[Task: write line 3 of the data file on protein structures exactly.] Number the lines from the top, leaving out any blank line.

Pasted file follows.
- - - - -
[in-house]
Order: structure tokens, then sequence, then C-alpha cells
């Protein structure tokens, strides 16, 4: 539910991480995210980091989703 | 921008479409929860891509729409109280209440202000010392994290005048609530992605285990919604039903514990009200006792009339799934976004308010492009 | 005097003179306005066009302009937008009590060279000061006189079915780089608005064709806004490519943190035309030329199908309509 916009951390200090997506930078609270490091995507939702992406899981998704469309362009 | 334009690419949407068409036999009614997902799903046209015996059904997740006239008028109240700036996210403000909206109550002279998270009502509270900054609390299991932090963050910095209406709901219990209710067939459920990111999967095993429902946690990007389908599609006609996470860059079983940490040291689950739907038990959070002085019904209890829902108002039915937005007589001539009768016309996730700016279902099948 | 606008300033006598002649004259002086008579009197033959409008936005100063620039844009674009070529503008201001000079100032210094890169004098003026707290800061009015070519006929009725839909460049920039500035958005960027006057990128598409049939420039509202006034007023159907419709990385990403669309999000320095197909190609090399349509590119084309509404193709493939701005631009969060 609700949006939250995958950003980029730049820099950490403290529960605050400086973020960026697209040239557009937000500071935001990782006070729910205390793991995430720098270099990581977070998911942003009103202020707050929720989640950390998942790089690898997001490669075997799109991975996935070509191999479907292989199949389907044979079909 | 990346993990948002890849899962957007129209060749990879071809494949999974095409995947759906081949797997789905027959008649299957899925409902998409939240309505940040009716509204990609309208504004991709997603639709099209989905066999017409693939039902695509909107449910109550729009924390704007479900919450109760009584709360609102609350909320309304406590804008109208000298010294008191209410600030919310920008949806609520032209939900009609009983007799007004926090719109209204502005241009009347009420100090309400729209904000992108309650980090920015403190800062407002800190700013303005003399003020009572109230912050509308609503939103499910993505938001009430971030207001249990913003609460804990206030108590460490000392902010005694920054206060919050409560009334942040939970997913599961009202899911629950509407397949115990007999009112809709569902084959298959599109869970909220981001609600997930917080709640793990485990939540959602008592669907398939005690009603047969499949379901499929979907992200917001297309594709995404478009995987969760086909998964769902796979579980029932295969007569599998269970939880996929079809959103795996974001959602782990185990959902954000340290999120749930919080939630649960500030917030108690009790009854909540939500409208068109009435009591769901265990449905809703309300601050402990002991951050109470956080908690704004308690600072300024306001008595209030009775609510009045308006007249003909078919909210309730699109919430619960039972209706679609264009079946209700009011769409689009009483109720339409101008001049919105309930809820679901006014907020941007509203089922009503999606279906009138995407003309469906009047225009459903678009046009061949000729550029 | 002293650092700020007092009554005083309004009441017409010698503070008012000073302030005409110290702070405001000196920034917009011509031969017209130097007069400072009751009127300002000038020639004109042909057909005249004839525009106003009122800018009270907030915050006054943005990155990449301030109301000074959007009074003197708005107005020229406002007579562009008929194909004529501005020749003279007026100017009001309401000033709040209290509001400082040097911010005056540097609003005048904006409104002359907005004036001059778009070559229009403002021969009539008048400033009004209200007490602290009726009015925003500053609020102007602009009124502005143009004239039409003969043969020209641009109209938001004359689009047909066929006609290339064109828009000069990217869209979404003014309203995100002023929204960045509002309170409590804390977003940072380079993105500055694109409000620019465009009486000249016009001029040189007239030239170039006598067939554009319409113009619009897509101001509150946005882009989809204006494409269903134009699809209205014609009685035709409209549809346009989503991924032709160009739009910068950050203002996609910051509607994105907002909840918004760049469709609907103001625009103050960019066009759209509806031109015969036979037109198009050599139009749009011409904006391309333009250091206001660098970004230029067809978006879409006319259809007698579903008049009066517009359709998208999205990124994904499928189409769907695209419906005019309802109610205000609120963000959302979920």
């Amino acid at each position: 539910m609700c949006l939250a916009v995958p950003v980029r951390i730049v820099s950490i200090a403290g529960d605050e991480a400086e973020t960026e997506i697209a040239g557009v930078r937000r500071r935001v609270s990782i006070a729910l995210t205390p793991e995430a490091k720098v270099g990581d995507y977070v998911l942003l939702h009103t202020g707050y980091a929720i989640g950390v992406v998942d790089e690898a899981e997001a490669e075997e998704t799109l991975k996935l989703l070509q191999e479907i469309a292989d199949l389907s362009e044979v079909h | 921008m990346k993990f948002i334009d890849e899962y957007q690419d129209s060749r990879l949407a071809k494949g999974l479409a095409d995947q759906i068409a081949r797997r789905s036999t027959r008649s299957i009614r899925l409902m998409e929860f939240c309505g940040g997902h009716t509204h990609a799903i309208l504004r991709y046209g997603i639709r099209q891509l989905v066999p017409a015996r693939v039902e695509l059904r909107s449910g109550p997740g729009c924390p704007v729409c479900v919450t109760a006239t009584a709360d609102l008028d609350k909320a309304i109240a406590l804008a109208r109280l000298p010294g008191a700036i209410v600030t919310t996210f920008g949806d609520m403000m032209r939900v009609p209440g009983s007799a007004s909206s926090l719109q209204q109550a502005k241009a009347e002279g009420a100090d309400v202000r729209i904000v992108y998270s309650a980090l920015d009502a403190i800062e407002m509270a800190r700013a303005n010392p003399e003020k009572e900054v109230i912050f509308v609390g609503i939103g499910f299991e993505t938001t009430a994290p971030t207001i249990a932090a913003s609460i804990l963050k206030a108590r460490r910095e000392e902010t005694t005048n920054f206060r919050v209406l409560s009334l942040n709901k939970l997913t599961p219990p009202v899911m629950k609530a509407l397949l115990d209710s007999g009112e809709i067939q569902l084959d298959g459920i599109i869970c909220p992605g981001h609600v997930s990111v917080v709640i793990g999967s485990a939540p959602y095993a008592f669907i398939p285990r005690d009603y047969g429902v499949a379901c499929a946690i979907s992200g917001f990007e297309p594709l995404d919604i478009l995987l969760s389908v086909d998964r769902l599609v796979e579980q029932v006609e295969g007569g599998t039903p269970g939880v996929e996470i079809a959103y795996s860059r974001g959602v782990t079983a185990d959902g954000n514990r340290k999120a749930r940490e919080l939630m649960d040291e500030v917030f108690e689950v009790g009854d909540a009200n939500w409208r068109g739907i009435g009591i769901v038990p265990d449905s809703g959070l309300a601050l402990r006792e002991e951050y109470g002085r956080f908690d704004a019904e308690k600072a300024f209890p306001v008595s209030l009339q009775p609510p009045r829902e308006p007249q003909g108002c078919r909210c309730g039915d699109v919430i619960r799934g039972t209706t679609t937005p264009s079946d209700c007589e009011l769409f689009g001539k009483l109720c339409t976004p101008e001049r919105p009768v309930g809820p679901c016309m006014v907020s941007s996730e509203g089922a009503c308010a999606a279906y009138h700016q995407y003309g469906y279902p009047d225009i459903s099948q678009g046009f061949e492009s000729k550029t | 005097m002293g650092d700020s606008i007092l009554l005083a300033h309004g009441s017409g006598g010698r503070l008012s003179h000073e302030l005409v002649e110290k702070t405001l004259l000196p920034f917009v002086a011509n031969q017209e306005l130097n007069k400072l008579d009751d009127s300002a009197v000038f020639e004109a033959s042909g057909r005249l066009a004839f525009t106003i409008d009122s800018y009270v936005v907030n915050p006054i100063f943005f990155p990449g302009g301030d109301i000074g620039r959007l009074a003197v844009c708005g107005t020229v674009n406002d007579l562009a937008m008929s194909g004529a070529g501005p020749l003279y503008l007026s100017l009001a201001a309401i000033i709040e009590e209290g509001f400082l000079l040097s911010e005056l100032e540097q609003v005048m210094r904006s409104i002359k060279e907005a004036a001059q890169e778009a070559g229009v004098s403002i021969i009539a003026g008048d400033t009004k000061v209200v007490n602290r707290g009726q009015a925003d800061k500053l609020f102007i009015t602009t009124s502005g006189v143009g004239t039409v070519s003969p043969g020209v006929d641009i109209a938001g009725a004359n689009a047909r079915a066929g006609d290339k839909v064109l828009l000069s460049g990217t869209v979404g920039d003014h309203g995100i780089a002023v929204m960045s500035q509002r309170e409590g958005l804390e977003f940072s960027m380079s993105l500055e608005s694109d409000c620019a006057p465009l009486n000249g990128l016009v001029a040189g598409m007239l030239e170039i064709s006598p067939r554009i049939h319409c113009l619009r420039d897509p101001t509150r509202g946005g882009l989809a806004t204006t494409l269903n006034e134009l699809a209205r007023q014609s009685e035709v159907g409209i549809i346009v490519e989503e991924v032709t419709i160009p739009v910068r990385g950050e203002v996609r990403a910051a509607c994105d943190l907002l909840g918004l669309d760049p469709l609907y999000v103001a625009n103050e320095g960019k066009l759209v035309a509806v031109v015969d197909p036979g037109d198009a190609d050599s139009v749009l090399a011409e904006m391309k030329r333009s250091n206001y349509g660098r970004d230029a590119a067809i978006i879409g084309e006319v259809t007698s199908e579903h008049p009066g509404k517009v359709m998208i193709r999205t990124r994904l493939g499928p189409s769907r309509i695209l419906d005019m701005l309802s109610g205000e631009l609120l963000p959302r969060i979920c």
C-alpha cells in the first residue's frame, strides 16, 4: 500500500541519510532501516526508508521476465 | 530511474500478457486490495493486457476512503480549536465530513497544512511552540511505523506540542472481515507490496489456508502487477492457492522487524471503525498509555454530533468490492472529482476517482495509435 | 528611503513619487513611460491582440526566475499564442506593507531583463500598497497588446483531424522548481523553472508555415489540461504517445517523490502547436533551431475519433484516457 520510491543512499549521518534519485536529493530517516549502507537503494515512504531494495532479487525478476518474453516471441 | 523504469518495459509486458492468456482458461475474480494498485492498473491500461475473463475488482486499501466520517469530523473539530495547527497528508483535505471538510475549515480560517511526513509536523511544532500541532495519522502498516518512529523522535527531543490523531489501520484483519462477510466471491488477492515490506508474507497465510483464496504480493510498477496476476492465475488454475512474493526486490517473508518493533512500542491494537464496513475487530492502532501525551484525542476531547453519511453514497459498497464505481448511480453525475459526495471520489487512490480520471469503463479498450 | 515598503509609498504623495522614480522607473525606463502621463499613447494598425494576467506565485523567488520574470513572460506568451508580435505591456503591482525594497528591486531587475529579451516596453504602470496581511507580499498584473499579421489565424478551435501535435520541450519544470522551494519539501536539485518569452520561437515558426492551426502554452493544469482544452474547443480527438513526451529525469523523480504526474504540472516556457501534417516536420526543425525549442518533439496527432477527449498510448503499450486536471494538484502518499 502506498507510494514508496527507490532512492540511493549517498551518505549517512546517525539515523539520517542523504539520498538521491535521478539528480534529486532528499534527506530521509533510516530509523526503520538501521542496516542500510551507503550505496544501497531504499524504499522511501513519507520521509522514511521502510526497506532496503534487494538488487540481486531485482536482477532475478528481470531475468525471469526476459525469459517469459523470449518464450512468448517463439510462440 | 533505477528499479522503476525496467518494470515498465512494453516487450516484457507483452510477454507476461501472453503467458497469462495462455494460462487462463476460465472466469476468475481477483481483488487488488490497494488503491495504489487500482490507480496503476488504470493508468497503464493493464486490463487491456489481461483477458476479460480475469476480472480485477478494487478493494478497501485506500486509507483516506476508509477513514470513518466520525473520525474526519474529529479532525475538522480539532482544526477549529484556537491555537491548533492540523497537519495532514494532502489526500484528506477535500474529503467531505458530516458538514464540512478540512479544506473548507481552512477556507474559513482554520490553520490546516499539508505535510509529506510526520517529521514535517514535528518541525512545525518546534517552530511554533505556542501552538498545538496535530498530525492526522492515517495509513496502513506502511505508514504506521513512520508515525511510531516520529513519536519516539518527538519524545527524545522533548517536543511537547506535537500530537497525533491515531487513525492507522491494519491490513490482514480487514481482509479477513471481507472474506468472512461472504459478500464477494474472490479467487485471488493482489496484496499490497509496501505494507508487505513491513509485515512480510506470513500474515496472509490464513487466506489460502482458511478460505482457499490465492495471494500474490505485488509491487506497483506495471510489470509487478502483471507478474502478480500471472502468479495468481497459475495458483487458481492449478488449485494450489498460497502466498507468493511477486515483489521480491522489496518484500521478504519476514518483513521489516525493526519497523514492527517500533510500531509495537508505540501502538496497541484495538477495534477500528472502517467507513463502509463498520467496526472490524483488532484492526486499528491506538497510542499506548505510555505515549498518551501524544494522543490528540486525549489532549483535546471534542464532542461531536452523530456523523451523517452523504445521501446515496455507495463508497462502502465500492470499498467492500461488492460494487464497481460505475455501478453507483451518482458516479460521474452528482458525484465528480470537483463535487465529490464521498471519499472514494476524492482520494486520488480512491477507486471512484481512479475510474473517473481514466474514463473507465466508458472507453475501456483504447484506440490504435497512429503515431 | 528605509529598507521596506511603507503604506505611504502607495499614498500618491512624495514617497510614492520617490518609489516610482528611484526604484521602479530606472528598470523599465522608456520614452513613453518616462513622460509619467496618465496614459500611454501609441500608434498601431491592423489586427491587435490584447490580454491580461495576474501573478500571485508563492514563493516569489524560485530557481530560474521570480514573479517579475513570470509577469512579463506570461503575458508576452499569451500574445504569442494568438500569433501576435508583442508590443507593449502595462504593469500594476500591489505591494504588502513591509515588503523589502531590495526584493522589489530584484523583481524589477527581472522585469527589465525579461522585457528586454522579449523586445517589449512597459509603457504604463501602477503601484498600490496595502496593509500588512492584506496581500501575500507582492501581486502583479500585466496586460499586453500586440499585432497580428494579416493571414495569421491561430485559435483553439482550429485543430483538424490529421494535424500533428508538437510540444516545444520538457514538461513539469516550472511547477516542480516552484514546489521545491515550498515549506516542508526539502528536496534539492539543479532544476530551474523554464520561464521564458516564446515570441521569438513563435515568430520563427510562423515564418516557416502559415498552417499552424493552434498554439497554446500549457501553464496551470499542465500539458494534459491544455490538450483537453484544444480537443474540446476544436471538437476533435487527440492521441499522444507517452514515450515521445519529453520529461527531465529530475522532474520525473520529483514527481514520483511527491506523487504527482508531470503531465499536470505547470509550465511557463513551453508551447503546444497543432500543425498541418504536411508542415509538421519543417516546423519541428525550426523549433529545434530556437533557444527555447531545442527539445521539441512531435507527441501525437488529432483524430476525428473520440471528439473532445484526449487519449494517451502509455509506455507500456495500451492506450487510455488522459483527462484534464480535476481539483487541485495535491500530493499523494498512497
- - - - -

């Protein structure tokens, strides 16, 4: 539910991480995210980091989703 | 921008479409929860891509729409109280209440202000010392994290005048609530992605285990919604039903514990009200006792009339799934976004308010492009 | 005097003179306005066009302009937008009590060279000061006189079915780089608005064709806004490519943190035309030329199908309509 916009951390200090997506930078609270490091995507939702992406899981998704469309362009 | 334009690419949407068409036999009614997902799903046209015996059904997740006239008028109240700036996210403000909206109550002279998270009502509270900054609390299991932090963050910095209406709901219990209710067939459920990111999967095993429902946690990007389908599609006609996470860059079983940490040291689950739907038990959070002085019904209890829902108002039915937005007589001539009768016309996730700016279902099948 | 606008300033006598002649004259002086008579009197033959409008936005100063620039844009674009070529503008201001000079100032210094890169004098003026707290800061009015070519006929009725839909460049920039500035958005960027006057990128598409049939420039509202006034007023159907419709990385990403669309999000320095197909190609090399349509590119084309509404193709493939701005631009969060 609700949006939250995958950003980029730049820099950490403290529960605050400086973020960026697209040239557009937000500071935001990782006070729910205390793991995430720098270099990581977070998911942003009103202020707050929720989640950390998942790089690898997001490669075997799109991975996935070509191999479907292989199949389907044979079909 | 990346993990948002890849899962957007129209060749990879071809494949999974095409995947759906081949797997789905027959008649299957899925409902998409939240309505940040009716509204990609309208504004991709997603639709099209989905066999017409693939039902695509909107449910109550729009924390704007479900919450109760009584709360609102609350909320309304406590804008109208000298010294008191209410600030919310920008949806609520032209939900009609009983007799007004926090719109209204502005241009009347009420100090309400729209904000992108309650980090920015403190800062407002800190700013303005003399003020009572109230912050509308609503939103499910993505938001009430971030207001249990913003609460804990206030108590460490000392902010005694920054206060919050409560009334942040939970997913599961009202899911629950509407397949115990007999009112809709569902084959298959599109869970909220981001609600997930917080709640793990485990939540959602008592669907398939005690009603047969499949379901499929979907992200917001297309594709995404478009995987969760086909998964769902796979579980029932295969007569599998269970939880996929079809959103795996974001959602782990185990959902954000340290999120749930919080939630649960500030917030108690009790009854909540939500409208068109009435009591769901265990449905809703309300601050402990002991951050109470956080908690704004308690600072300024306001008595209030009775609510009045308006007249003909078919909210309730699109919430619960039972209706679609264009079946209700009011769409689009009483109720339409101008001049919105309930809820679901006014907020941007509203089922009503999606279906009138995407003309469906009047225009459903678009046009061949000729550029 | 002293650092700020007092009554005083309004009441017409010698503070008012000073302030005409110290702070405001000196920034917009011509031969017209130097007069400072009751009127300002000038020639004109042909057909005249004839525009106003009122800018009270907030915050006054943005990155990449301030109301000074959007009074003197708005107005020229406002007579562009008929194909004529501005020749003279007026100017009001309401000033709040209290509001400082040097911010005056540097609003005048904006409104002359907005004036001059778009070559229009403002021969009539008048400033009004209200007490602290009726009015925003500053609020102007602009009124502005143009004239039409003969043969020209641009109209938001004359689009047909066929006609290339064109828009000069990217869209979404003014309203995100002023929204960045509002309170409590804390977003940072380079993105500055694109409000620019465009009486000249016009001029040189007239030239170039006598067939554009319409113009619009897509101001509150946005882009989809204006494409269903134009699809209205014609009685035709409209549809346009989503991924032709160009739009910068950050203002996609910051509607994105907002909840918004760049469709609907103001625009103050960019066009759209509806031109015969036979037109198009050599139009749009011409904006391309333009250091206001660098970004230029067809978006879409006319259809007698579903008049009066517009359709998208999205990124994904499928189409769907695209419906005019309802109610205000609120963000959302979920």